This Spielberg film from 2011 tells the tale of a horse who is “recruited” for war while the boy who raised him wonders whether or not he’ll ever see him again. A great movie for people who think horses can feel human emotions. I myself must admit that I am a blatant equusist; I am prejudiced against horses. I don’t think they can have human emotions. So it was very hard for me to relate to the horse’s war struggles. I certainly don’t think there’s anything wrong with a human loving an animal (I know I quite loved my dear dead dog Patches), but I don’t like the idea of love for an animal being romanticized on the level of intra-human love in the context of a film’s story. Does that make sense? It’s a similar problem I had with Spielberg’s A.I.; I just couldn’t feel a relatable emotion with a little robot kid who doesn’t have real emotions in the first place. And in War Horse the Germans, of course, spoke English with accents during the war, don’t you know? Because Heaven forbid an American should have to read subtitles!
This Kurosawa film from 1980 tells the story of an impersonator who replaces a dead emperor during dangerous times as old Japanese kingdoms battle each other. After watching Kurosawa’s Ikiru a couple months ago, it was nice to see a film of his that was more epic in scope, and Kagemusha did not disappoint. Great film.
Visions of Light
This documentary from 1993 about cinematography actually had examples from movies! Woohoo! Great stuff, but it still wasn’t as educational as it could’ve been. It would be nice to see a documentary in which a cinematographer actual goes through the steps he takes to make his creative decisions instead of just looking at a bunch of final products and saying how good they are. Still, this DVD was educational and even inspirational.
This 1964 film tells the story of Thomas Becket (played by Richard Burton) who is friends with King Henry II (played by Peter O’Toole). The King appoints Becket to be Archbishop of Canterbury in hopes that, because they’re friends, he’ll have a bit more control over that position. But Becket ultimately has different religious beliefs than the King, and their friendship begins to rip apart. Though some of the film feels a little dated and fakey by today’s standards (nice cardboard crown there, Henry), the story was engaging. I didn’t think the writing was so great; the characters seemed too blatant about their emotions, and too long-winded when it came to expressing them, like some classical play. But I guess that’s because it was adapted from a play. But with a film, I think you can show an emotion much more effectively just by a look in a character’s eye, the way the shot is framed and colored, and what sounds accompany the picture. No need to say anything sometimes. But Becket won the Academy Award for Best Adapted Screenplay. Heh.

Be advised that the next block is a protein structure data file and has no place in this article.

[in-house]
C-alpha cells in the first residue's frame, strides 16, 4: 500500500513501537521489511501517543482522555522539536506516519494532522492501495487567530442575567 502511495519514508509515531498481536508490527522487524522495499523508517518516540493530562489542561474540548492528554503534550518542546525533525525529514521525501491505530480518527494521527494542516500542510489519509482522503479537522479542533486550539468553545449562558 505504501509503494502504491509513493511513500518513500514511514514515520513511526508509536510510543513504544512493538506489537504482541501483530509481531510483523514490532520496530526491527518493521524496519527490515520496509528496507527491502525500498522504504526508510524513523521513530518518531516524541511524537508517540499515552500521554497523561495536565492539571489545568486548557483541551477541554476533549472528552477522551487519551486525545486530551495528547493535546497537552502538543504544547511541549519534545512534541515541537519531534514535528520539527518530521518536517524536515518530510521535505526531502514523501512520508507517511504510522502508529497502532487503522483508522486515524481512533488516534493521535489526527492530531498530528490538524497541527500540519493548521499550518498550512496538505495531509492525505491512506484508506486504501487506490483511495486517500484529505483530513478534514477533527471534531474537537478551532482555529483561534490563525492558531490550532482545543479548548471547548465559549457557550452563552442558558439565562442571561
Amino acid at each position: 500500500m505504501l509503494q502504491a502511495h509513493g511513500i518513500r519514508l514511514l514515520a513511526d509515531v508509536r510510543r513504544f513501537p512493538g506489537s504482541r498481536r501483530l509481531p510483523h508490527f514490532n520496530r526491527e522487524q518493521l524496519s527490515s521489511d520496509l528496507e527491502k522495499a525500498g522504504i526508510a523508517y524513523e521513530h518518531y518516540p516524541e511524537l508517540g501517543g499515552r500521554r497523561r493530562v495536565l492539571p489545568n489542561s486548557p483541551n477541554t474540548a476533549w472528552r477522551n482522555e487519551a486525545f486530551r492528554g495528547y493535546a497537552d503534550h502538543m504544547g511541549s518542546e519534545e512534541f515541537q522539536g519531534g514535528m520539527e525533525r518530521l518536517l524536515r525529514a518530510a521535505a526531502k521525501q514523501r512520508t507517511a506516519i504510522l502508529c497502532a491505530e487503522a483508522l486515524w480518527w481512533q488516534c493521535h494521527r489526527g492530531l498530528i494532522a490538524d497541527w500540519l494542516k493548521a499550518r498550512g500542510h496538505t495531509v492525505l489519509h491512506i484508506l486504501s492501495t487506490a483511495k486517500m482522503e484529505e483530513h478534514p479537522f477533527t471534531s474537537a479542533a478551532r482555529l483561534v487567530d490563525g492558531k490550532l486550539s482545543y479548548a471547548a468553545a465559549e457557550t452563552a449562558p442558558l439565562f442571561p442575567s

This movie from 2011 tells the story of a guy who works in a tower. A bit like in Fun With Dick and Jane, his boss is arrested for something scammy, and it seems the guy and his working pals who had all their savings in the boss’s company may now go bankrupt. So they decide to break into the boss’s apartment, find where he’s hiding all his money, and steal it! The humor was a bit hit or miss for me (some of it seemed too forced), but overall it was quite funny.
I had never seen this classic film from 1942 before. Still, I knew many of the famous lines. And maybe that’s why they didn’t quite work for me. I had heard the famous lines so many times before, it felt like they were just being recited. Overall, it was a good well-written movie, but I don’t know why it became such a huge classic hit. I didn’t think it was that incredible.
Castle in the Sky
Another Miyazaki film from Studio Ghilbli, this one from 1986. The movie tells the story of a boy and a girl with a strange magical necklace thing who set out in search of a legendary floating island called Laputa. I think I would enjoy any adventure film with castles and airships; they really set off my imagination. So far, of the ones I’ve seen, this is my favorite film from Studio Ghilbli. Loved it.
The Greatest Movie Ever Sold
This documentary from 2011 was weird. It was supposed to be about the product placement in movies. But the filmmaker, Morgan Spurlock, decided it would be neat if the documentary itself was funded entirely by companies in exchange for product placement. The result was a rather empty film. It was like an ad that just advertises itself. What’s the content? The content is the ad itself! Er, OK, what? The pitch meetings were interesting to watch, but the documentary as a whole didn’t make much sense to me.
This documentary from 2010 follows Phil Rosenthal, the creator of Everybody Loves Raymond (one of my favorite sitcoms), as he travels to Russia to help them adapt his sitcom for their country. Hilarious film, and very interesting to see how the TV business works in Russia.
So that’s, what, 19 this month? Movies rewatched this month include: 13 Assassins, The Truman Show, and The Prestige. Explorations in cinema continue this May, I hope.